Race is the Place” is a lively survey of contempo U.S. ethnic-minority writers and performers who address racial divisions and injustices. Plentitude of angry rhetoric and ’80s-style performance art will turn off some viewers, but pic will prove a good tool for stirring discussion. Co-produced by the Dallas-Fort Worth PBS affiliate, this feature by vet documentarians Rick Tejada-Flores and Ray Telles (who previously teamed on “The Fight in the Fields: Cesar Chavez and the Farmworkers’ Struggle”) will presumably require a few language bleeps when pubcast.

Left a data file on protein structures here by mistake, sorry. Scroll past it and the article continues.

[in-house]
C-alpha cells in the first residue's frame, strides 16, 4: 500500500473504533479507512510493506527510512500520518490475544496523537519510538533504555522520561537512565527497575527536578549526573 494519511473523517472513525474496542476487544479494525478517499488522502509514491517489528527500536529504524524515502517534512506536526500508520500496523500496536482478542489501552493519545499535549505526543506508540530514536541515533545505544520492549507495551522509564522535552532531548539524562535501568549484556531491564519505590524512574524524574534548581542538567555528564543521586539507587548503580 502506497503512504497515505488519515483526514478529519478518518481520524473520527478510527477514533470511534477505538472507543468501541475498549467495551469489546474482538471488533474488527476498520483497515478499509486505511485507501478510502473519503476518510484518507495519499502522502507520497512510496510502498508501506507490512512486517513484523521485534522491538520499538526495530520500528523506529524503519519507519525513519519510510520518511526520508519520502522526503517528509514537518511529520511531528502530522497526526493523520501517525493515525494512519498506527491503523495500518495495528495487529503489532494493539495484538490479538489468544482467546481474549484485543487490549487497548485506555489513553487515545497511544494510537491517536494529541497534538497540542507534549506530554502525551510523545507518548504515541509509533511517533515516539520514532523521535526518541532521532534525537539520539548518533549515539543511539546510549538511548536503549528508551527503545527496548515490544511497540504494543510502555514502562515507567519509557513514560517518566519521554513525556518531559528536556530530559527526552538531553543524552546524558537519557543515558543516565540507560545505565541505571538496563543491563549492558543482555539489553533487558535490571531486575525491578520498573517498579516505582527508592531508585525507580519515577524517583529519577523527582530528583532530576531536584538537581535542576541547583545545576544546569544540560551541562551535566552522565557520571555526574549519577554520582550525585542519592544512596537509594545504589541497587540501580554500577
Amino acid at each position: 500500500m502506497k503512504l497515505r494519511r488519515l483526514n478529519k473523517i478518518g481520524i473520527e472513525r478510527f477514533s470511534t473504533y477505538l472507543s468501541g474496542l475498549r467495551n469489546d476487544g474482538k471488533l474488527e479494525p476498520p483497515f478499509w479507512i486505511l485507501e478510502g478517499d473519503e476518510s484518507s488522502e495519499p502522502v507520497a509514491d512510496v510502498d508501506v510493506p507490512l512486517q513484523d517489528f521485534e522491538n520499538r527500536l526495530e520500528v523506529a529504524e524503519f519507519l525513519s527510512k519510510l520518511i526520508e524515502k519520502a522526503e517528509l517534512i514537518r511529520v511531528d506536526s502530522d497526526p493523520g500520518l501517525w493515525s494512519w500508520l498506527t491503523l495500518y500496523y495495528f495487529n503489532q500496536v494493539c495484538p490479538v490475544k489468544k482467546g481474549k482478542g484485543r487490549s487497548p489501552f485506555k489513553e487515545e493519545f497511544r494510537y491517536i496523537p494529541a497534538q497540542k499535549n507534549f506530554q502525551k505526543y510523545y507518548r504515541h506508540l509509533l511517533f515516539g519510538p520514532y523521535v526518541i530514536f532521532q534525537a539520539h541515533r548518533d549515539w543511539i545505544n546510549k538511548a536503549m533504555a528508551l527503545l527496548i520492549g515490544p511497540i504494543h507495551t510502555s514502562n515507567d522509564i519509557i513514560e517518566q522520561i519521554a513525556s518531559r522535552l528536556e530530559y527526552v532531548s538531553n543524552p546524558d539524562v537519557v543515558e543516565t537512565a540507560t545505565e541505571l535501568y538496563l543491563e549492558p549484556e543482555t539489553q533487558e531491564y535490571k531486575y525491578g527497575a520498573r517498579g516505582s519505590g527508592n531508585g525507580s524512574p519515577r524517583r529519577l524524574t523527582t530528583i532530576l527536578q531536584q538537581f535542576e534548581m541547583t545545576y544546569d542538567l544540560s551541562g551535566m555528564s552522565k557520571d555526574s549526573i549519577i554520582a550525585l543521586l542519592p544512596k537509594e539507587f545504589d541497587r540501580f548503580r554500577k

Talents spotlighted include elder statesman Amiri Baraka nee Leroi Jones (“Dutchman”), but mostly emphasize a newer generation of ethno-conscious spoken-word artists, standups, conceptual artists, etc. Sometimes potent, occasionally shrill material ranges from black monologist Shabaka’s turn as a Klansman to Kate Rigg’s “Rice, Rice Baby” rap screed against the “Suzie Wong” exoticizing of Asian-heritage women. Archival news footage; 1960s interview excerpts with late, great African-American scribe James Baldwin; views of work by several like-minded current visual artists (many appropriating vintage racist images); stereotype-laden old cartoon and musical clips all help break up the potentially monotonous succession of new performance clips. Tech aspects are solid.